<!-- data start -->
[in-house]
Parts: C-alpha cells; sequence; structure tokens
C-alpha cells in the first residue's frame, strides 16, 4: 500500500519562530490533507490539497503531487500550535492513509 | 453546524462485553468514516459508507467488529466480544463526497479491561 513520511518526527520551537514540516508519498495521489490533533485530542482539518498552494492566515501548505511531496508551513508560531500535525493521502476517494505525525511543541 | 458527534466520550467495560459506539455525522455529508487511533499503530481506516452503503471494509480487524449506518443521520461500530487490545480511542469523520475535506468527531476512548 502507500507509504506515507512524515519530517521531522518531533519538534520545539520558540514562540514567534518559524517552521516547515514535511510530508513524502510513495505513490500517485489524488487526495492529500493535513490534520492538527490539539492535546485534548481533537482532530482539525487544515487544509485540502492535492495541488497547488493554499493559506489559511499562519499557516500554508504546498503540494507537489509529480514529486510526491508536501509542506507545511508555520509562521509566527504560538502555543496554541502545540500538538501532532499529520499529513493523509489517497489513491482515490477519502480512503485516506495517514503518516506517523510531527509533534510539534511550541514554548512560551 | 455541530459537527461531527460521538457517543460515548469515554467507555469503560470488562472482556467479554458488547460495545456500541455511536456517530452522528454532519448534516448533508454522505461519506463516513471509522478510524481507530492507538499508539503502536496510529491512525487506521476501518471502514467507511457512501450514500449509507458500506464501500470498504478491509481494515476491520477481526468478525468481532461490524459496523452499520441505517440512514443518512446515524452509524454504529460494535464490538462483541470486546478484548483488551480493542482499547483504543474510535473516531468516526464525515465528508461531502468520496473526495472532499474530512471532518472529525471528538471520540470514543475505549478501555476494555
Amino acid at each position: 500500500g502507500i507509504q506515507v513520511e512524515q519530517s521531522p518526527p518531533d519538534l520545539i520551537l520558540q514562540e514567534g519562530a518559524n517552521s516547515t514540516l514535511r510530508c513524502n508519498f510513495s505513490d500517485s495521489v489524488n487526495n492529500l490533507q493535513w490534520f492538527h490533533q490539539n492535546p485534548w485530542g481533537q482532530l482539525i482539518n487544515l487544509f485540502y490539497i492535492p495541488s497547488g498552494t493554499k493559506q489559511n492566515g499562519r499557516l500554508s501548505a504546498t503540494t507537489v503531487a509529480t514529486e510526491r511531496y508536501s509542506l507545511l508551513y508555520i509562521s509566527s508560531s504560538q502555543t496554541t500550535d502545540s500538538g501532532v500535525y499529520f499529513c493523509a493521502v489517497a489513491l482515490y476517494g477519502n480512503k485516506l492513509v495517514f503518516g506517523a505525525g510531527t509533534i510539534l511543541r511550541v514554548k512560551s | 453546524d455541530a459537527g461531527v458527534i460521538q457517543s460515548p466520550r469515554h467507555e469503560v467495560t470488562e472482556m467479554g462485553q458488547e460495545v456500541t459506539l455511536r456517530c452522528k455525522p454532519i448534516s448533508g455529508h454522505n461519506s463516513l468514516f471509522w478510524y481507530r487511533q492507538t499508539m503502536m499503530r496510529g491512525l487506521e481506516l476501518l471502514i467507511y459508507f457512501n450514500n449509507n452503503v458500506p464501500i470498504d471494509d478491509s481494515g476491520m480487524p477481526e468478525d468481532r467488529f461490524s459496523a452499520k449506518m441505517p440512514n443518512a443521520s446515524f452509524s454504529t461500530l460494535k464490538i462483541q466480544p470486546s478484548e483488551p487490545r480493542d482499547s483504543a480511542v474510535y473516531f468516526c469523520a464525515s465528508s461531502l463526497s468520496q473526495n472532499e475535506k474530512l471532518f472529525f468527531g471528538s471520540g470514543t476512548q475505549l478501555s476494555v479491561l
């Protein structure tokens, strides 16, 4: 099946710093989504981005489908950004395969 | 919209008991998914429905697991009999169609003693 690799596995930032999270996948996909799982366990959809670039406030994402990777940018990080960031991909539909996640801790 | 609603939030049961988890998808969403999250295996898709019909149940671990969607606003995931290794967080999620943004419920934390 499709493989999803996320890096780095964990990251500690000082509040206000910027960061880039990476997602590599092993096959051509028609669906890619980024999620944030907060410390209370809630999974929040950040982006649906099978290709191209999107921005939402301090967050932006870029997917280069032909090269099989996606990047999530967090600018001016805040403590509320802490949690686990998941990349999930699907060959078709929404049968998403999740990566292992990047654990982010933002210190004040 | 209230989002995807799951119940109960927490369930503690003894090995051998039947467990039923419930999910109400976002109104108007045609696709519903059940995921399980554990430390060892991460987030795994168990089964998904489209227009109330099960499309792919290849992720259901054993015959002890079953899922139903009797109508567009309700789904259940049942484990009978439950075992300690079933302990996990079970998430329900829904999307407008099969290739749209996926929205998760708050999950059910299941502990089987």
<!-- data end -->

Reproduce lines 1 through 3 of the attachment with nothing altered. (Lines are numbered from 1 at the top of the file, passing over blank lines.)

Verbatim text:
[in-house]
Parts: C-alpha cells; sequence; structure tokens
C-alpha cells in the first residue's frame, strides 16, 4: 500500500519562530490533507490539497503531487500550535492513509 | 453546524462485553468514516459508507467488529466480544463526497479491561 513520511518526527520551537514540516508519498495521489490533533485530542482539518498552494492566515501548505511531496508551513508560531500535525493521502476517494505525525511543541 | 458527534466520550467495560459506539455525522455529508487511533499503530481506516452503503471494509480487524449506518443521520461500530487490545480511542469523520475535506468527531476512548 502507500507509504506515507512524515519530517521531522518531533519538534520545539520558540514562540514567534518559524517552521516547515514535511510530508513524502510513495505513490500517485489524488487526495492529500493535513490534520492538527490539539492535546485534548481533537482532530482539525487544515487544509485540502492535492495541488497547488493554499493559506489559511499562519499557516500554508504546498503540494507537489509529480514529486510526491508536501509542506507545511508555520509562521509566527504560538502555543496554541502545540500538538501532532499529520499529513493523509489517497489513491482515490477519502480512503485516506495517514503518516506517523510531527509533534510539534511550541514554548512560551 | 455541530459537527461531527460521538457517543460515548469515554467507555469503560470488562472482556467479554458488547460495545456500541455511536456517530452522528454532519448534516448533508454522505461519506463516513471509522478510524481507530492507538499508539503502536496510529491512525487506521476501518471502514467507511457512501450514500449509507458500506464501500470498504478491509481494515476491520477481526468478525468481532461490524459496523452499520441505517440512514443518512446515524452509524454504529460494535464490538462483541470486546478484548483488551480493542482499547483504543474510535473516531468516526464525515465528508461531502468520496473526495472532499474530512471532518472529525471528538471520540470514543475505549478501555476494555